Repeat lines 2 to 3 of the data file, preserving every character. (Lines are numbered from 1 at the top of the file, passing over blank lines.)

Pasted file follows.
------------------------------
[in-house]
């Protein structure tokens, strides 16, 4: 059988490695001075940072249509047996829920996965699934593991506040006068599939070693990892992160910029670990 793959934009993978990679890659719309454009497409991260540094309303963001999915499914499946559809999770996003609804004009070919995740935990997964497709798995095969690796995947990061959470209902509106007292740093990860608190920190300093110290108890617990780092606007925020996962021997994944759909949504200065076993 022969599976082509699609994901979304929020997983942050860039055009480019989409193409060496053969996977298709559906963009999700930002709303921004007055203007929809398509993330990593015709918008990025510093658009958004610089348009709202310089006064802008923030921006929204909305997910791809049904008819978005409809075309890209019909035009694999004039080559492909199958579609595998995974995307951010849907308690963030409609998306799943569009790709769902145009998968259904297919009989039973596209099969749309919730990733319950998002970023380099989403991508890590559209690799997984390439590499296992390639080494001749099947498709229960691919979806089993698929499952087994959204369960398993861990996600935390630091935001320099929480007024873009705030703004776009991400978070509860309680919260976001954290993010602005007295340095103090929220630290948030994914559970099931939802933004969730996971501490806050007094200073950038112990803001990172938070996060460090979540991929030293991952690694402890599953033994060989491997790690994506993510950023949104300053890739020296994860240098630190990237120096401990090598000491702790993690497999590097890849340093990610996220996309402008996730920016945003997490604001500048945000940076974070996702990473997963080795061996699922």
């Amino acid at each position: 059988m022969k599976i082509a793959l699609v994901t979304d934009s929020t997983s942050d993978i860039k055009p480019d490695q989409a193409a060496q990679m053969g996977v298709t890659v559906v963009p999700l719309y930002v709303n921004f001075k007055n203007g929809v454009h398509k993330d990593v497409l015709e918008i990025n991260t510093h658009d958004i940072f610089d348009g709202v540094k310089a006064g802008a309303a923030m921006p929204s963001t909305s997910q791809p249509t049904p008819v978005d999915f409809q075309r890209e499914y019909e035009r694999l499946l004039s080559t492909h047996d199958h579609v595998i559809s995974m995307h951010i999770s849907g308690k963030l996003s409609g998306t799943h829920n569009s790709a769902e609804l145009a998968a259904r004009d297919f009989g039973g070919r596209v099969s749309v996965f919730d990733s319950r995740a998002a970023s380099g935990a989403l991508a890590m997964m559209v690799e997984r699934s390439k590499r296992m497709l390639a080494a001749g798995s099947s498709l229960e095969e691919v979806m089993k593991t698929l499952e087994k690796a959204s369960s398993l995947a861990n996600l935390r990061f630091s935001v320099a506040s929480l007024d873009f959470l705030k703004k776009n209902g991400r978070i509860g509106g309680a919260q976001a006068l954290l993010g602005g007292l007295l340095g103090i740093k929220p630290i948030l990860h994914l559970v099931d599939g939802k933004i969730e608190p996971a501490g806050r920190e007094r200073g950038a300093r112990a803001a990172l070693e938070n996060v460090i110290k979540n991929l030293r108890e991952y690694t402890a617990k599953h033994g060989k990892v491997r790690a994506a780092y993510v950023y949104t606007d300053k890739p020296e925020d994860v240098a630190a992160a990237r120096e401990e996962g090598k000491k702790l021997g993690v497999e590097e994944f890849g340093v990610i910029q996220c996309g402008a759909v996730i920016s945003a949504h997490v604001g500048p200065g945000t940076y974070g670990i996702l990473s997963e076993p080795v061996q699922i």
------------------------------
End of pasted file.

């Protein structure tokens, strides 16, 4: 059988490695001075940072249509047996829920996965699934593991506040006068599939070693990892992160910029670990 793959934009993978990679890659719309454009497409991260540094309303963001999915499914499946559809999770996003609804004009070919995740935990997964497709798995095969690796995947990061959470209902509106007292740093990860608190920190300093110290108890617990780092606007925020996962021997994944759909949504200065076993 022969599976082509699609994901979304929020997983942050860039055009480019989409193409060496053969996977298709559906963009999700930002709303921004007055203007929809398509993330990593015709918008990025510093658009958004610089348009709202310089006064802008923030921006929204909305997910791809049904008819978005409809075309890209019909035009694999004039080559492909199958579609595998995974995307951010849907308690963030409609998306799943569009790709769902145009998968259904297919009989039973596209099969749309919730990733319950998002970023380099989403991508890590559209690799997984390439590499296992390639080494001749099947498709229960691919979806089993698929499952087994959204369960398993861990996600935390630091935001320099929480007024873009705030703004776009991400978070509860309680919260976001954290993010602005007295340095103090929220630290948030994914559970099931939802933004969730996971501490806050007094200073950038112990803001990172938070996060460090979540991929030293991952690694402890599953033994060989491997790690994506993510950023949104300053890739020296994860240098630190990237120096401990090598000491702790993690497999590097890849340093990610996220996309402008996730920016945003997490604001500048945000940076974070996702990473997963080795061996699922």
């Amino acid at each position: 059988m022969k599976i082509a793959l699609v994901t979304d934009s929020t997983s942050d993978i860039k055009p480019d490695q989409a193409a060496q990679m053969g996977v298709t890659v559906v963009p999700l719309y930002v709303n921004f001075k007055n203007g929809v454009h398509k993330d990593v497409l015709e918008i990025n991260t510093h658009d958004i940072f610089d348009g709202v540094k310089a006064g802008a309303a923030m921006p929204s963001t909305s997910q791809p249509t049904p008819v978005d999915f409809q075309r890209e499914y019909e035009r694999l499946l004039s080559t492909h047996d199958h579609v595998i559809s995974m995307h951010i999770s849907g308690k963030l996003s409609g998306t799943h829920n569009s790709a769902e609804l145009a998968a259904r004009d297919f009989g039973g070919r596209v099969s749309v996965f919730d990733s319950r995740a998002a970023s380099g935990a989403l991508a890590m997964m559209v690799e997984r699934s390439k590499r296992m497709l390639a080494a001749g798995s099947s498709l229960e095969e691919v979806m089993k593991t698929l499952e087994k690796a959204s369960s398993l995947a861990n996600l935390r990061f630091s935001v320099a506040s929480l007024d873009f959470l705030k703004k776009n209902g991400r978070i509860g509106g309680a919260q976001a006068l954290l993010g602005g007292l007295l340095g103090i740093k929220p630290i948030l990860h994914l559970v099931d599939g939802k933004i969730e608190p996971a501490g806050r920190e007094r200073g950038a300093r112990a803001a990172l070693e938070n996060v460090i110290k979540n991929l030293r108890e991952y690694t402890a617990k599953h033994g060989k990892v491997r790690a994506a780092y993510v950023y949104t606007d300053k890739p020296e925020d994860v240098a630190a992160a990237r120096e401990e996962g090598k000491k702790l021997g993690v497999e590097e994944f890849g340093v990610i910029q996220c996309g402008a759909v996730i920016s945003a949504h997490v604001g500048p200065g945000t940076y974070g670990i996702l990473s997963e076993p080795v061996q699922i």